Tuesday, July 25, 2006

The Middle East: Canada's bias

First, let me open by acknowledging that the best of this post benefits from many reasoned opinions that I've heard and read over the past week, including those of many folks at CKCU, and The Train. The cock-ups are all mine, however.

Second, while I haven't explored this to date, the United Nations' role in international affairs seems to have diminished over the years; this, in turn, must affect Canada's role in the arena. I accept this premise, and wish my country would succeed in spite of it.
I think Israel's response under the circumstances has been measured.

With this oft-quoted statement, and others, Stephen Harper expressed our country's bias, even as most of us were still struggling with the bad news.

Days later, seven Canadians were killed in an Israeli attack, and current estimates put the Lebanese, mostly civilian, casualties an order of magnitude above those of Israel. My point is not that Harper could have predicted this, but rather, that by throwing our support behind one side in this conflict, he has spoiled any role we could have played in negotiating some dialogue between the two sides, and cheapened our country's proud history in international affairs.

Subsequent statements by our government "urg[ing] all sides to act with restraint and take all measures possible to protect innocent civilian lives" strike me as obligatory.

On protecting Israelis...

While acknowledging that both the Israelis and Hezbollah are on questionable moral ground right now, the idea that Israel is simply protecting its citizens is ridiculous. Setting aside Israel's significant military advantage - which the U.S. is "rushing" to supply, by the way - Hezbollah's capturing Israeli soldiers needs to be considered in the context of the other prisoner exchanges between the two countries.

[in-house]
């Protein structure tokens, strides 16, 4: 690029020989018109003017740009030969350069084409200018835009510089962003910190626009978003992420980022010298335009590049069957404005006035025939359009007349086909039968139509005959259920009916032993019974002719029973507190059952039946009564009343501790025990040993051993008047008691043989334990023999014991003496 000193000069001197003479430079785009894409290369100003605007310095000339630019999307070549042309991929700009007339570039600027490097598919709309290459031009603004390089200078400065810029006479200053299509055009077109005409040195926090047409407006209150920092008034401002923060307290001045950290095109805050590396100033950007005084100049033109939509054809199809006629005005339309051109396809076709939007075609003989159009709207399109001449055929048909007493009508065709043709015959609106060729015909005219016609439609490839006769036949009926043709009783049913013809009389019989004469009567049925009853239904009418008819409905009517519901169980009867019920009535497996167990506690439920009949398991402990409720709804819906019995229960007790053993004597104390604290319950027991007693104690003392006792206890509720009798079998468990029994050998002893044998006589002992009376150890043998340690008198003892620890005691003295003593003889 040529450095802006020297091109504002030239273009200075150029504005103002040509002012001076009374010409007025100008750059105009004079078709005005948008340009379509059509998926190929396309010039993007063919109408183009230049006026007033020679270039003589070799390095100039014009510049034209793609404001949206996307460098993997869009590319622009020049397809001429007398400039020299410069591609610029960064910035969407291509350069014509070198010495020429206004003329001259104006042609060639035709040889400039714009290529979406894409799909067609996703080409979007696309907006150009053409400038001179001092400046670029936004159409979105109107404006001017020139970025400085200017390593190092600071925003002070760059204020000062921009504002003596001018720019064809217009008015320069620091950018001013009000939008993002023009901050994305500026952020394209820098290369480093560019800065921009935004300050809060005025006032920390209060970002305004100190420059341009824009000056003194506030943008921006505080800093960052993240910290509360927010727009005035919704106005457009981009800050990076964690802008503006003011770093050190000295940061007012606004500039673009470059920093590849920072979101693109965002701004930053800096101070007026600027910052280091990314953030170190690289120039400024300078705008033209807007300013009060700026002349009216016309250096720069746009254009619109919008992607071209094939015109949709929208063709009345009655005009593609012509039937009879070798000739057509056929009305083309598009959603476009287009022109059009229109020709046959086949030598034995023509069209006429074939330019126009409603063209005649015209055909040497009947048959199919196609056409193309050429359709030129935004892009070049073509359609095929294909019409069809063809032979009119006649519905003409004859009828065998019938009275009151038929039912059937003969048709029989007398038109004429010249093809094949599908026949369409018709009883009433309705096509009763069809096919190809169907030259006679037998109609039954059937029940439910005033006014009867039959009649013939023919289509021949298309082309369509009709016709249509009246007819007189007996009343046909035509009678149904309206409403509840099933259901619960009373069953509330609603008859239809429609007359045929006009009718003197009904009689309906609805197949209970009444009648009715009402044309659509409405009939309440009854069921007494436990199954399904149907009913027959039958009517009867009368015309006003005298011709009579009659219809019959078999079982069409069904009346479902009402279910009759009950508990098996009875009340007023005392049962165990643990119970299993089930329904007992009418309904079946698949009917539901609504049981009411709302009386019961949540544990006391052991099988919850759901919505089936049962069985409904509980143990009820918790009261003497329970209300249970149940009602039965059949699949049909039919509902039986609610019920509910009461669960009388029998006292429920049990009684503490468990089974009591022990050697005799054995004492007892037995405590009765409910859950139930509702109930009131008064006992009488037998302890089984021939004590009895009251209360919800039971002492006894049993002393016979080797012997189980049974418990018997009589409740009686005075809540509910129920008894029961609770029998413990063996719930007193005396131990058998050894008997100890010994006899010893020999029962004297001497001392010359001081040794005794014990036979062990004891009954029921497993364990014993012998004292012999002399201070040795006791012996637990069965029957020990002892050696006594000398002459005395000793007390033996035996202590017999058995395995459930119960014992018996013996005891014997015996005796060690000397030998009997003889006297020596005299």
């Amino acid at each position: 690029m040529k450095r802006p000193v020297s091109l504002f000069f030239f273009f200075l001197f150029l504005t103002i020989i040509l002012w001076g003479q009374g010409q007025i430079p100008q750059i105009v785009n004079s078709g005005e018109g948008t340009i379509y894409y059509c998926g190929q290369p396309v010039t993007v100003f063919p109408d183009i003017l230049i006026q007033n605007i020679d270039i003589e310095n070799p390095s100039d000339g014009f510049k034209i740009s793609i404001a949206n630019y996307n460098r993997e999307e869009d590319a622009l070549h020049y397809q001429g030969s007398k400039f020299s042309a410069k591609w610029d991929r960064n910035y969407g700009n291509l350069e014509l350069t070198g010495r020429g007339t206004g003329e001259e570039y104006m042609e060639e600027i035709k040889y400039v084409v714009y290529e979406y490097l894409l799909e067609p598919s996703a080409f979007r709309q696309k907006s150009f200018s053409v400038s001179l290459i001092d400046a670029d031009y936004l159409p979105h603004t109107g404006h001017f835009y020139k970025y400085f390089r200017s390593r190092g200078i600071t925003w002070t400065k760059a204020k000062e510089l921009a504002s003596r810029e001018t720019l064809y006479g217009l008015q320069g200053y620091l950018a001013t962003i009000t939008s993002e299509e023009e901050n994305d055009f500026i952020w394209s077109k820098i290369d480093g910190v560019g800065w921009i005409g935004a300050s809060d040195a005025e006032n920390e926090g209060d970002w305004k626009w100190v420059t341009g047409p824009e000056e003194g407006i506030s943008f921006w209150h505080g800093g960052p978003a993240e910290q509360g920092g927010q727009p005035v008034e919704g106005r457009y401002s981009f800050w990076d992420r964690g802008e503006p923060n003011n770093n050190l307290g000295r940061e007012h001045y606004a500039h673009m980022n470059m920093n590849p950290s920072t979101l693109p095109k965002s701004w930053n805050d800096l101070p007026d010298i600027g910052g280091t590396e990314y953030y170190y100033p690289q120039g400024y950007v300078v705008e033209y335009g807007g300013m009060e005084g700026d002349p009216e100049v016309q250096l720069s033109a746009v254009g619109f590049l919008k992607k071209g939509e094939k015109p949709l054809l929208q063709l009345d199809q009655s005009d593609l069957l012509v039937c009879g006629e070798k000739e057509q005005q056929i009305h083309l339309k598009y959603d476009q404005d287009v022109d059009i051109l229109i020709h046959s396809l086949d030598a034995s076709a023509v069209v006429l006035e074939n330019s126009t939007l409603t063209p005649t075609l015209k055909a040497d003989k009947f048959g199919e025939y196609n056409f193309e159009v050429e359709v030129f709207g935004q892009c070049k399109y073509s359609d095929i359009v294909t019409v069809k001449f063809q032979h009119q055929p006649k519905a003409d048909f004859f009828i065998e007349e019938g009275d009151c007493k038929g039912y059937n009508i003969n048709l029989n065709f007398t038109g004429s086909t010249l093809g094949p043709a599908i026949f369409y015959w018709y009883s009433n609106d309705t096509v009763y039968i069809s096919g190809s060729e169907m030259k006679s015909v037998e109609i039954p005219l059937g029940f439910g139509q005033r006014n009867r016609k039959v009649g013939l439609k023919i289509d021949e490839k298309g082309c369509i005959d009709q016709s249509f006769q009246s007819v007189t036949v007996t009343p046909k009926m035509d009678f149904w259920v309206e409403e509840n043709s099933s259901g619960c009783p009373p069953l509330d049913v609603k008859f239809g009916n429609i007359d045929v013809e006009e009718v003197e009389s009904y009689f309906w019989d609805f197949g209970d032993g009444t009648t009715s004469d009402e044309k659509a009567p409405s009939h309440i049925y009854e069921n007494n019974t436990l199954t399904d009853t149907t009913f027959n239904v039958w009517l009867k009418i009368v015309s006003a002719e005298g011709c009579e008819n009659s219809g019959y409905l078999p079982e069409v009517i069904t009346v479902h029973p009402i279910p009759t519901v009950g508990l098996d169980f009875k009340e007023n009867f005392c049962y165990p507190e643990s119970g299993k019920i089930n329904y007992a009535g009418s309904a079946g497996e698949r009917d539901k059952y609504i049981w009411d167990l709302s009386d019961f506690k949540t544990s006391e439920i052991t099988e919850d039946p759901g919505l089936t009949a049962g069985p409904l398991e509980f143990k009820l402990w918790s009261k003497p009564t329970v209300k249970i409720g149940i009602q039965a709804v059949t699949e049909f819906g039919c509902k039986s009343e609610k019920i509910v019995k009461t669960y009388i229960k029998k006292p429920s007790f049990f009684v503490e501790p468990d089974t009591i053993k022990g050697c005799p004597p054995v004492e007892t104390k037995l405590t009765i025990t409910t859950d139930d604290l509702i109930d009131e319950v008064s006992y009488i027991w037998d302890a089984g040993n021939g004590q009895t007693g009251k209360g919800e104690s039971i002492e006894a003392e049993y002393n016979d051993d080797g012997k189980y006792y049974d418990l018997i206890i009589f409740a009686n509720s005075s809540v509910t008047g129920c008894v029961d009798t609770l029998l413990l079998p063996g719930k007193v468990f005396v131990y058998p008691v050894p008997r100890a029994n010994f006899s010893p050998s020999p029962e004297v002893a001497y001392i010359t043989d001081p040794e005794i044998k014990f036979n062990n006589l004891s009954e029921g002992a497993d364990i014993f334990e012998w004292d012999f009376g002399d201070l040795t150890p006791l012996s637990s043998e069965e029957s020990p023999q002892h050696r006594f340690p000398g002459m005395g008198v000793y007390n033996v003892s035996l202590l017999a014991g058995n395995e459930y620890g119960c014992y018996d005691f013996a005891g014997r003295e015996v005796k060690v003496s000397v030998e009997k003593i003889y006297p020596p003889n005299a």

It's essential that Hezbollah and Hamas release their Israeli prisoners...

But, again, with this sort of rhetoric, Harper shows our, seemingly uneducated (frankly), bias. I'm not saying I agree with negotiated prisoner exchanges, but if Israel legitimized it in the past, one must acknowledge that it's possible that Hezbollah was simply attempting to start another round of negotiations; again, a possibility that Harper doesn't seem consider, let alone refute.

I'm ashamed of my Prime Minister's position is this conflict, and I sincerely hope that it isn't indicative of future Conservative foreign policy.